See, it's a new tone; a new approach. It's a new, different Obama. The Times leans heavily on that approach in the lead:
For just under an hour on Tuesday night, Americans saw not the fiery and inspirational speaker who riveted the nation in his address to Congress last month, or the conversational president who warmly engaged Americans in talks across the country, or even the jaunty and jokey president who turned up on Jay Leno.
Instead, according to the Times, what we got "was the professor in chief."
Note how the Times stressed that Obama last night was completely different than the Obama who addressed Congress just one month ago. Back then Obama was a "fiery and inspirational speaker." The Times considers this to be newsworthy.
First of all, it seems self-evident that presidents communicate differently when addressing the nation with a prepared speech before Congress (or on a TV talk show), than they do when answering questions extemporaneously at a press conference. Second, it seems self-evident that there's nothing wrong with presidents communicating differently in different situations. But the Times seems to think it's a big deal Obama acted one way at the press conference and another way in his Congressional debate. That Obama wasn't fiery.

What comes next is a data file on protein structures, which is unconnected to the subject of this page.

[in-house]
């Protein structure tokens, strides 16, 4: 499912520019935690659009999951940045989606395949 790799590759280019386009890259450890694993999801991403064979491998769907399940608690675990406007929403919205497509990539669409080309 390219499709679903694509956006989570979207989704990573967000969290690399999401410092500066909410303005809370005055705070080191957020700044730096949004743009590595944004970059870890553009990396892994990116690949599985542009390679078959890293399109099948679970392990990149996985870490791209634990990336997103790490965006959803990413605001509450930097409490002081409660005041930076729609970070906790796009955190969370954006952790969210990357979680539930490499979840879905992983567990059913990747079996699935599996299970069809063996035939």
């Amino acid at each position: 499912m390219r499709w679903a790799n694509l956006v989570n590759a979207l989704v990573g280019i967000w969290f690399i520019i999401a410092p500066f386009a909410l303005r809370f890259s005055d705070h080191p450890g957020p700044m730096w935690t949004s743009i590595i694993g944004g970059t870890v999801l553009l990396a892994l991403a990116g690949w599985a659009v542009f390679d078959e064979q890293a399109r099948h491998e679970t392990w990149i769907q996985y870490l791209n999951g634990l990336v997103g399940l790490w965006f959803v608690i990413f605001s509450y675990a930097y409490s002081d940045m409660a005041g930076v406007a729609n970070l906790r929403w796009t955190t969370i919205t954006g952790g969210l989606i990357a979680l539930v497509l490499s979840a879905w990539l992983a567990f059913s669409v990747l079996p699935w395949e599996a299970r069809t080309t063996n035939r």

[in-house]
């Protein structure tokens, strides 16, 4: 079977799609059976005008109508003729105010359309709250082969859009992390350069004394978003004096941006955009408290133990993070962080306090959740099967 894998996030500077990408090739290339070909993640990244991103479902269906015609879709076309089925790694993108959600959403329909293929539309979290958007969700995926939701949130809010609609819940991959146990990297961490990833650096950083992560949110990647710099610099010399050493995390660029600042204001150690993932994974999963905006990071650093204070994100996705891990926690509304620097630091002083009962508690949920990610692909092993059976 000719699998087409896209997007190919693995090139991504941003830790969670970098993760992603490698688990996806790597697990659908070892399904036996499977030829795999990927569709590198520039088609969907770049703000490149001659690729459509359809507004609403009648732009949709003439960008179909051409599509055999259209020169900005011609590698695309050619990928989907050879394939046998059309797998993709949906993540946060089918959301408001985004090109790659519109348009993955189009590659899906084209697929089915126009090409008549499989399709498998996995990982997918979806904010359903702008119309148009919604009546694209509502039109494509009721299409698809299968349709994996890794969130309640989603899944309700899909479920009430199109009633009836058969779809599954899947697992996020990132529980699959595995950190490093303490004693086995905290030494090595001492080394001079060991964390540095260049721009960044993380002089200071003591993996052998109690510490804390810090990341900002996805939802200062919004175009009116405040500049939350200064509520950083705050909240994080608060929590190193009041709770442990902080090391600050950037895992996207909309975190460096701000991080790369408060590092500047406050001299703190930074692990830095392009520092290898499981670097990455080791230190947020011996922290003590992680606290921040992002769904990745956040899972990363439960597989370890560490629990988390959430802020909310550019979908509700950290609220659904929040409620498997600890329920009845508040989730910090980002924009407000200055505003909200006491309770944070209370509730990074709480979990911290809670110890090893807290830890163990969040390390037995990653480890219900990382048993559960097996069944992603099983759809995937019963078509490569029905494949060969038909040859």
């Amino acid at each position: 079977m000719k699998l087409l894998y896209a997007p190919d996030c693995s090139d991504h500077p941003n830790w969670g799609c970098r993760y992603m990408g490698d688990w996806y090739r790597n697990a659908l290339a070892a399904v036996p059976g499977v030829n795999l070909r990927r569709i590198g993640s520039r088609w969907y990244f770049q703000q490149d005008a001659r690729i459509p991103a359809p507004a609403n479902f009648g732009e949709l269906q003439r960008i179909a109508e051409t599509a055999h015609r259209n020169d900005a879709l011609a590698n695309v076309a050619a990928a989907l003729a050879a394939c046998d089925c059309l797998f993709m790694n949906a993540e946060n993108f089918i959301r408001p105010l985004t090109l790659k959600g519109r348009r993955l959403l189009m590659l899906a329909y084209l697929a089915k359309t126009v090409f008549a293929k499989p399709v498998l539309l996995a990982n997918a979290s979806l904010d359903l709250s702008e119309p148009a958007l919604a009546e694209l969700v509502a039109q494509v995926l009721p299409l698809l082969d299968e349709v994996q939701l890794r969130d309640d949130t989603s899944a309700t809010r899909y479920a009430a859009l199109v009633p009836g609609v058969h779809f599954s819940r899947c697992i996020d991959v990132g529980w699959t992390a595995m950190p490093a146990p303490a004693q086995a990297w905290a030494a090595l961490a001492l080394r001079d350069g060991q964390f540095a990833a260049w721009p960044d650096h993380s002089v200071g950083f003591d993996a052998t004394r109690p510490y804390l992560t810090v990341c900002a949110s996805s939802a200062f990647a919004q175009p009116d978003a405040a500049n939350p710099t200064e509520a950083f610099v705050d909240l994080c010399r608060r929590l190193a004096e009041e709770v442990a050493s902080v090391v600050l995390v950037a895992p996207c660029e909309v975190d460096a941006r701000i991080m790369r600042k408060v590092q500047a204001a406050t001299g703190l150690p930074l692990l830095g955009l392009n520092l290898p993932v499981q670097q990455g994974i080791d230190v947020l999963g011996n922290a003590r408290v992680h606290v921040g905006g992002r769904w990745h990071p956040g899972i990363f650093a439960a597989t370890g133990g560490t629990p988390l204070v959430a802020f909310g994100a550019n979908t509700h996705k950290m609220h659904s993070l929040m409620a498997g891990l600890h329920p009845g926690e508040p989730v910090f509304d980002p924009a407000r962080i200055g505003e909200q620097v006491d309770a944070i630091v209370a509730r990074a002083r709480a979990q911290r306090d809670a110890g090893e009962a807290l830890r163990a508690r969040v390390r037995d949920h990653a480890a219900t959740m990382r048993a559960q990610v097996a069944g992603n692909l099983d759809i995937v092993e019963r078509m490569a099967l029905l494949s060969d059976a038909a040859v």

But was Obama really "fiery" when he addressed Congress in February? That's not how we remember his rather somber address to the nation. So we went back and read the Times' next-day article about Obama's speech (Headline: "Amid Gloom, Obama Pledges Recovery"). And guess what, according to the Times, Obama wasn't "fiery," or anything even approaching that.
It's only now, when trying to hype the idea that Obama is changing his tone (reinventing himself?), that the Times retroactively claims Obama was "fiery" in February and professorial in March.
Todd Gitlin at TPMCafe offers up the context by looking back at a February, 2001 presser and how scribes covered it. Notes Gitlin: